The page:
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Cap item values for BP total at what you are selling for


SHDW thealexander152
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Basically, if you're selling something for less than the bp.tf price/market price, it should reflect in your bp value because clearly it isn't actually worth that much in pure.

 

I.e., selling an unusual priced at 30 keys for 25 keys should lower your backpack value by 5 keys because you would accept that much in pure. This would fix a lot of the issues with overinflated backpacks.

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Well, there's price suggestions as to change these prices whenever the proof is found as to do so.

You can't price killstreaked items

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Won't work with Unusuals but could work with killstreaks/parted weaps as they are usually overpriced.

 

But how are you going to make that work?

Make it the same for everyone or individual price/Backpack

Lowest classified listing won't work for sure

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You can't price killstreaked items

Killstreak items have different prices though as some killstreak affects / sheens are more wanted than others

e.g Meen Green / Hypno Beam combo is gonna cost less than a Team Shine / Incinerator combo etc

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in theory a system where your bp value is based off the price you list items for you could artificially inflate bp value by pricing everything for 3000 keys

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in theory a system where your bp value is based off the price you list items for you could artificially inflate bp value by pricing everything for 3000 keys

It should cap the values, not purely base them off of the sell price. I.e, if you are selling something over BP price it does not take this into account, only when under.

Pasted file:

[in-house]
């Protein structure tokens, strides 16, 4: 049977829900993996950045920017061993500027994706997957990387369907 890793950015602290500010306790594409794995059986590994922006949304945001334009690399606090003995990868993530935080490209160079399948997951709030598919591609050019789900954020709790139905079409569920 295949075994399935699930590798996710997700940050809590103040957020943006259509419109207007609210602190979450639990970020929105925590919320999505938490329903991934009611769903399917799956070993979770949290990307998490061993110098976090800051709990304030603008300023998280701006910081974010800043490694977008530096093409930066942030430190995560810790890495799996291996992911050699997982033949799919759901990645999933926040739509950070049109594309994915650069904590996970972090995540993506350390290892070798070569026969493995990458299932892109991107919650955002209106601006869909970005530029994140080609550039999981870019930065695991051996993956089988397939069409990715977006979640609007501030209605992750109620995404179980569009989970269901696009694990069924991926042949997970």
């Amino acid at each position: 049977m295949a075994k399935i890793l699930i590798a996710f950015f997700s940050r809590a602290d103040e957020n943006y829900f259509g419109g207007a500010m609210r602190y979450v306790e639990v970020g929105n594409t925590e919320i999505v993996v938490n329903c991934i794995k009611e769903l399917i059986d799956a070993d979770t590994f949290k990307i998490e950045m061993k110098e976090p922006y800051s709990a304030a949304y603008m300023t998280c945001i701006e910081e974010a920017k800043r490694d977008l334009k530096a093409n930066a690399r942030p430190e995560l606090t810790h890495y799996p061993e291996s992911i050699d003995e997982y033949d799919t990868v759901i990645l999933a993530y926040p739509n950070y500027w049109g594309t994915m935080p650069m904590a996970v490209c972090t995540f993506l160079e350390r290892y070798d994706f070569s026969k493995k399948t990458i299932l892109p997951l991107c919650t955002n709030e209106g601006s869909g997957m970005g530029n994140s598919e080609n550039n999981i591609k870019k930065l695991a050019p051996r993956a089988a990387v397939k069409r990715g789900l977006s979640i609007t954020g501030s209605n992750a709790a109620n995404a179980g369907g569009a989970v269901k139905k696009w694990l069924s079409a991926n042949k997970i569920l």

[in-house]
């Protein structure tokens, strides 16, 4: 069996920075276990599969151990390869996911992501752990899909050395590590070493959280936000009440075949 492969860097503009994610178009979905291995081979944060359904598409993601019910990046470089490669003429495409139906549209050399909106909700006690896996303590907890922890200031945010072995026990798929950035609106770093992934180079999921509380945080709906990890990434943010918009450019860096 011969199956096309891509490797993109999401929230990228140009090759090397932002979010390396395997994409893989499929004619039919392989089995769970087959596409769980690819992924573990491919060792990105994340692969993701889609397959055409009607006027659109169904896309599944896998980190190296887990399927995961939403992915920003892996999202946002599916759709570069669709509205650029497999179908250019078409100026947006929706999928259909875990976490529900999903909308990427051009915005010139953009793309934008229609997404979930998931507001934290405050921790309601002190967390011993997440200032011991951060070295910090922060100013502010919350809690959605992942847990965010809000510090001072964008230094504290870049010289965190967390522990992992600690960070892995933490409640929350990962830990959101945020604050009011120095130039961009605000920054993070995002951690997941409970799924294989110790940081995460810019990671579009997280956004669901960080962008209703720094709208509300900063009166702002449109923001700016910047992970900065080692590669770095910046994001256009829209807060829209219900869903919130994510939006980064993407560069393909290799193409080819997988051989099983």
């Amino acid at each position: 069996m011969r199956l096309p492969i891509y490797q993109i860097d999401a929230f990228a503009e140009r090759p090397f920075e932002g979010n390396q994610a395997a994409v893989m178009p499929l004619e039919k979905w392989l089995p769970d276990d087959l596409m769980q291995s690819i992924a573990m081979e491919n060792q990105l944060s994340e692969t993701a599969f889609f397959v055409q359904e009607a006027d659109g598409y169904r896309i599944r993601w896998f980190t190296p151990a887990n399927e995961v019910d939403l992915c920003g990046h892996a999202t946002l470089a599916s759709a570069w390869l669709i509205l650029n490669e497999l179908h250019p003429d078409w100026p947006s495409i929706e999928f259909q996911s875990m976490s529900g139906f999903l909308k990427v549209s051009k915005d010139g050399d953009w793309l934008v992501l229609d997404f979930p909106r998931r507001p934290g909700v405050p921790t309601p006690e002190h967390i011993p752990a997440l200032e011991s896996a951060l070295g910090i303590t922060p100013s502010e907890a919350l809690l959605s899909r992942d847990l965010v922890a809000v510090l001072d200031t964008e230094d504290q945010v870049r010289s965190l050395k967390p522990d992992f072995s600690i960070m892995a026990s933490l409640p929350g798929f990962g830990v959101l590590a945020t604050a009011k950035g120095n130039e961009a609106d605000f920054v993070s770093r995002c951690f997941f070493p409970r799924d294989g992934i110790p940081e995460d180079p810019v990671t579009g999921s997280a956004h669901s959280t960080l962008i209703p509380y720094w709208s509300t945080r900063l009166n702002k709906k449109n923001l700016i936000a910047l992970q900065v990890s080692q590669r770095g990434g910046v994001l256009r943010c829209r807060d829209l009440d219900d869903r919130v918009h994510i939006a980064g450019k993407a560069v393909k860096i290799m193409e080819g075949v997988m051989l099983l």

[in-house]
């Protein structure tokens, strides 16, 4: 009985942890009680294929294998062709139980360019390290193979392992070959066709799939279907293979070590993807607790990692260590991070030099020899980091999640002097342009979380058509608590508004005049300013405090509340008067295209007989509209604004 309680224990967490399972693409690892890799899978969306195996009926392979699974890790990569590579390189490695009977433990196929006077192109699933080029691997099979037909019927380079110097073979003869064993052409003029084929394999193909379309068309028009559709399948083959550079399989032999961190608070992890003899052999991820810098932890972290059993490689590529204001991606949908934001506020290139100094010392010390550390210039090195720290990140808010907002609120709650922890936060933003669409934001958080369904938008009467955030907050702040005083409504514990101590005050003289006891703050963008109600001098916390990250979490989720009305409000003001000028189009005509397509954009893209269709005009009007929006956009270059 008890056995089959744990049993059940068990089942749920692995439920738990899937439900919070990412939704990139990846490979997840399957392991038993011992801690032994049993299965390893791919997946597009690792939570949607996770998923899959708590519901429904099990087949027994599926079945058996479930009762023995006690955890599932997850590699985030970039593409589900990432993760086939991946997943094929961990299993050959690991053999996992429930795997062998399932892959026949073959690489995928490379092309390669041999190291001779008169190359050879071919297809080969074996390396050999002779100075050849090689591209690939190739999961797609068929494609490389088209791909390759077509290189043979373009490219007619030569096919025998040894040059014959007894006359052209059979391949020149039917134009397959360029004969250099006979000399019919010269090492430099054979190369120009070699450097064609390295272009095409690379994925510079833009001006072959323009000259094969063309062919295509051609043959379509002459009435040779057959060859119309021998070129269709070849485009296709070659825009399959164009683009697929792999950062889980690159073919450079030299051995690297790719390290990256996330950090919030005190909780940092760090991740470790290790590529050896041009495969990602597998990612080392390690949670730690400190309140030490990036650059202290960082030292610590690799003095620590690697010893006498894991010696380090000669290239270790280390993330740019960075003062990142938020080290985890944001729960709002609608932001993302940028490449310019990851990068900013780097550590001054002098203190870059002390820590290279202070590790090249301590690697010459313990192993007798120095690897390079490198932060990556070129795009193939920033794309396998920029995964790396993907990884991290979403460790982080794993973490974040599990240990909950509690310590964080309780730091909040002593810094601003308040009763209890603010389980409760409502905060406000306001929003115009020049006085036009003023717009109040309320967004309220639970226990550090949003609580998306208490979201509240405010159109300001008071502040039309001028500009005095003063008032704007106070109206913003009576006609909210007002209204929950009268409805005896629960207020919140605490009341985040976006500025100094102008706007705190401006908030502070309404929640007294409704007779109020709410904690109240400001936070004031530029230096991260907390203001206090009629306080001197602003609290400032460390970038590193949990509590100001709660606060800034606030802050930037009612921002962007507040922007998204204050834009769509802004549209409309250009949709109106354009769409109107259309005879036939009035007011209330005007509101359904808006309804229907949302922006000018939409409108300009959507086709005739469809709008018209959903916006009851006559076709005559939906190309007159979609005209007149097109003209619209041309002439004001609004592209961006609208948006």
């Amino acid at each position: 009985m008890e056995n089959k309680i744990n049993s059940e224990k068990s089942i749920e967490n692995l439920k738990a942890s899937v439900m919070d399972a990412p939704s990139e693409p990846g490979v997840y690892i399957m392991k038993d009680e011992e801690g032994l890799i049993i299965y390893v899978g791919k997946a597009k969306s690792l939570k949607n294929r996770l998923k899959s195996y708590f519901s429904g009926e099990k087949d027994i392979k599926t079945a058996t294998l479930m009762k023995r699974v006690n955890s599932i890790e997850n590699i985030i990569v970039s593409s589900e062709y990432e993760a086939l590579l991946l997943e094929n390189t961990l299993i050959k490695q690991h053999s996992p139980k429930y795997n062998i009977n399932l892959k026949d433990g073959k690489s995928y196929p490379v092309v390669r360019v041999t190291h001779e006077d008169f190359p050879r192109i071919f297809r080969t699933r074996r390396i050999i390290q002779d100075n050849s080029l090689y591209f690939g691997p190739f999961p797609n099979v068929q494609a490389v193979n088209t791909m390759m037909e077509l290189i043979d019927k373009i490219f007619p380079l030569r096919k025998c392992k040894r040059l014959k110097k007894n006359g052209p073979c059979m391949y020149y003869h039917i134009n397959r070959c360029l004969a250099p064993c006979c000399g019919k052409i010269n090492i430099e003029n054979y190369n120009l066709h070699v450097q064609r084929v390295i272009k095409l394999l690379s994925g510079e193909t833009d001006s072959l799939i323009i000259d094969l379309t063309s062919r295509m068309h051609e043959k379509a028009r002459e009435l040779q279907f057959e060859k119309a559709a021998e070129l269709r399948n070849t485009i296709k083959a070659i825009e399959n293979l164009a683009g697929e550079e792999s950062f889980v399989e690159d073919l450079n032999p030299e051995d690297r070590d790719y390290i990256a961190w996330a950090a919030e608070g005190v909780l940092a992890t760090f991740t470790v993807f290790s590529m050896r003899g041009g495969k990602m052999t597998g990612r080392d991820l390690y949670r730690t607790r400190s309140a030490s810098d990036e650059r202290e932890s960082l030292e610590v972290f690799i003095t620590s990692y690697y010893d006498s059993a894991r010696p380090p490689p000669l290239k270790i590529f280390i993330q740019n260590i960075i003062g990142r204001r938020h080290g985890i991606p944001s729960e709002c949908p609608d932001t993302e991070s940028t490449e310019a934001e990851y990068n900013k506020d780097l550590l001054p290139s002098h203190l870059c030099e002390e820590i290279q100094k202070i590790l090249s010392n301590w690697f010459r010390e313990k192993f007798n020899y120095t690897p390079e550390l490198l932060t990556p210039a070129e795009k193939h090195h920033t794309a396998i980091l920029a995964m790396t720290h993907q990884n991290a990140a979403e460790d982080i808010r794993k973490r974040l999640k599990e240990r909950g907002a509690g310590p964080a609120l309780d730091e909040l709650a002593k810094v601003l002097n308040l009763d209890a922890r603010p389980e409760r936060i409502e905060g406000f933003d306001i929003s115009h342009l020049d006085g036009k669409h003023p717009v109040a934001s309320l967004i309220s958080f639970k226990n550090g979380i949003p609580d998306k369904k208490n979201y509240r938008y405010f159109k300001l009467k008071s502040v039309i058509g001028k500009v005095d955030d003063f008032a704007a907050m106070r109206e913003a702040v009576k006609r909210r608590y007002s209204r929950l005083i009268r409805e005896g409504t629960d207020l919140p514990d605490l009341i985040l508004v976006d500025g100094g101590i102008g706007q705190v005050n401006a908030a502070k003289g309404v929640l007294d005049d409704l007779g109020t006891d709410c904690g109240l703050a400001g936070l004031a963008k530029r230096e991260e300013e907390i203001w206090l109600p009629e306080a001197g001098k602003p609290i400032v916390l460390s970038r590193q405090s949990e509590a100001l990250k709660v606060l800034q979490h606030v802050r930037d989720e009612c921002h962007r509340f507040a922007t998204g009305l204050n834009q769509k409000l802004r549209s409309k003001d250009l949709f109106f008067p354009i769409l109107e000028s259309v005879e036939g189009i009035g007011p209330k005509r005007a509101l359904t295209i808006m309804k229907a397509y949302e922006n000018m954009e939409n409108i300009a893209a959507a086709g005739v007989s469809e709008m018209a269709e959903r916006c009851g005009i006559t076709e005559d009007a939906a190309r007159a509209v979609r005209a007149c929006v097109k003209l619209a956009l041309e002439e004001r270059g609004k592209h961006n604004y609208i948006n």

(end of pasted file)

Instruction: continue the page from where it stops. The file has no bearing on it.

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There's a lot of problems with this idea.

 

The first obvious problem here is that if listing an item at 5 keys caps it at 5 keys for you, but doesn't cap it at 5 keys for everyone else, then you've created a  situation where identical items are counted at different values for different people.

 

And obviously you can't cap an item's value at 5 keys for everyone just because someone, somewhere listed it for 5. (There's already a mechanic in place for this--if enough people list that item at 5, you can create a suggestion that shows that lots of people are selling at 5, but that's very different than one seller lowering the price)

 

There's several reasons that inflated backpack values don't matter, and this wouldn't fix them anyway:

 

1) They're inflated for everyone more or less equally, generally.

 

2) Backpack "values" don't really matter.

2a) Anyone to whom values really DO matter (like backpack buyers), is already well aware that values are inflated, and adjusts accordingly.

 

3) A lot of the problems with inflated values come from either outdated prices (go make a suggestion already) or the way the site calculates dollar value from refined value. This idea addresses neither.

 

4) [And this is a big one]----Time is money.

 

People trade more time to get more money--this is what traders do, and happens most obviously when people buy quicksales and re-sell them--and the sellers accept less money in order to get the money in less time.

 

Think of it this way. You've got an equation that looks like this, roughly... (ignoring the obvious factor of luck)

 

Item Value + Time and Effort = Sale Price + Profit. 

Or more simply, Time and Effort = Profit

It does NOT look like this: Item Value ≤ Sale Price

 

As you increase the time and effort invested, your expected sale price (and profit) rises. When you decrease the time and effort invested, and decrease the profit you are willing to accept, it causes the time and effort needed to decrease. You can easily decrease the profit to a negative value and ask for less than the item is worth in order to guarantee the smallest possible investment of time and effort.

 

So, cutting your price could just mean you're adjusting your equation to minimize time and effort. A 30-key item priced at 25 may just mean you value 25 keys now > 30 keys later.

 

tl;dr:

 

Decreasing your asking price does not decrease the value of the item! If it did, no one would buy quicksales.

 

Therefore, it is illogical to cap an item's value at what you are willing to sell it at.

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